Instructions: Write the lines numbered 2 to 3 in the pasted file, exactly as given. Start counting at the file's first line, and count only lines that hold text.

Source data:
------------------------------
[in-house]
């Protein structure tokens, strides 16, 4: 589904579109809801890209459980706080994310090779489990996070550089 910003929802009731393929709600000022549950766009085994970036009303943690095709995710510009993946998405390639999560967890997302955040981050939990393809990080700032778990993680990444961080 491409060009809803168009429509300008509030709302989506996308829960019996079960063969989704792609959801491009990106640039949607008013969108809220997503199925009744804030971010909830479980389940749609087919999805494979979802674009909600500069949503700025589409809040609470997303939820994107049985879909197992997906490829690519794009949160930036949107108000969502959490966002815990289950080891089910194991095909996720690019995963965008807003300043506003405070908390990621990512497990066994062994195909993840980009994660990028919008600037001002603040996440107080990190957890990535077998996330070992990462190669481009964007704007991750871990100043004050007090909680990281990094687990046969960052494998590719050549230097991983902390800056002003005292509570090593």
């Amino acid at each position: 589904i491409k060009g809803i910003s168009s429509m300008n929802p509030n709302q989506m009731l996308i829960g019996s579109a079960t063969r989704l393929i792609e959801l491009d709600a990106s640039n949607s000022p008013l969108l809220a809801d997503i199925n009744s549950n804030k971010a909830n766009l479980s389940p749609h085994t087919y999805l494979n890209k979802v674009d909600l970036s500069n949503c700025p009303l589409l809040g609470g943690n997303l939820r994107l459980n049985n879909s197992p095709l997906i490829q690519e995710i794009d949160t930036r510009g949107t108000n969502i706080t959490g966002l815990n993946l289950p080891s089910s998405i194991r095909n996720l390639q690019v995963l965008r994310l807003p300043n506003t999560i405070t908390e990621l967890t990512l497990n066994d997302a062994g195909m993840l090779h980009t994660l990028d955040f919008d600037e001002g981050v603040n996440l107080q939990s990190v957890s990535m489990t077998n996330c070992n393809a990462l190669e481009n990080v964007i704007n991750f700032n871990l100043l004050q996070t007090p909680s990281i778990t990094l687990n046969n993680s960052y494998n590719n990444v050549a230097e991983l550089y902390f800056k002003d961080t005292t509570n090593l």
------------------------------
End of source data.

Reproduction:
């Protein structure tokens, strides 16, 4: 589904579109809801890209459980706080994310090779489990996070550089 910003929802009731393929709600000022549950766009085994970036009303943690095709995710510009993946998405390639999560967890997302955040981050939990393809990080700032778990993680990444961080 491409060009809803168009429509300008509030709302989506996308829960019996079960063969989704792609959801491009990106640039949607008013969108809220997503199925009744804030971010909830479980389940749609087919999805494979979802674009909600500069949503700025589409809040609470997303939820994107049985879909197992997906490829690519794009949160930036949107108000969502959490966002815990289950080891089910194991095909996720690019995963965008807003300043506003405070908390990621990512497990066994062994195909993840980009994660990028919008600037001002603040996440107080990190957890990535077998996330070992990462190669481009964007704007991750871990100043004050007090909680990281990094687990046969960052494998590719050549230097991983902390800056002003005292509570090593």
């Amino acid at each position: 589904i491409k060009g809803i910003s168009s429509m300008n929802p509030n709302q989506m009731l996308i829960g019996s579109a079960t063969r989704l393929i792609e959801l491009d709600a990106s640039n949607s000022p008013l969108l809220a809801d997503i199925n009744s549950n804030k971010a909830n766009l479980s389940p749609h085994t087919y999805l494979n890209k979802v674009d909600l970036s500069n949503c700025p009303l589409l809040g609470g943690n997303l939820r994107l459980n049985n879909s197992p095709l997906i490829q690519e995710i794009d949160t930036r510009g949107t108000n969502i706080t959490g966002l815990n993946l289950p080891s089910s998405i194991r095909n996720l390639q690019v995963l965008r994310l807003p300043n506003t999560i405070t908390e990621l967890t990512l497990n066994d997302a062994g195909m993840l090779h980009t994660l990028d955040f919008d600037e001002g981050v603040n996440l107080q939990s990190v957890s990535m489990t077998n996330c070992n393809a990462l190669e481009n990080v964007i704007n991750f700032n871990l100043l004050q996070t007090p909680s990281i778990t990094l687990n046969n993680s960052y494998n590719n990444v050549a230097e991983l550089y902390f800056k002003d961080t005292t509570n090593l």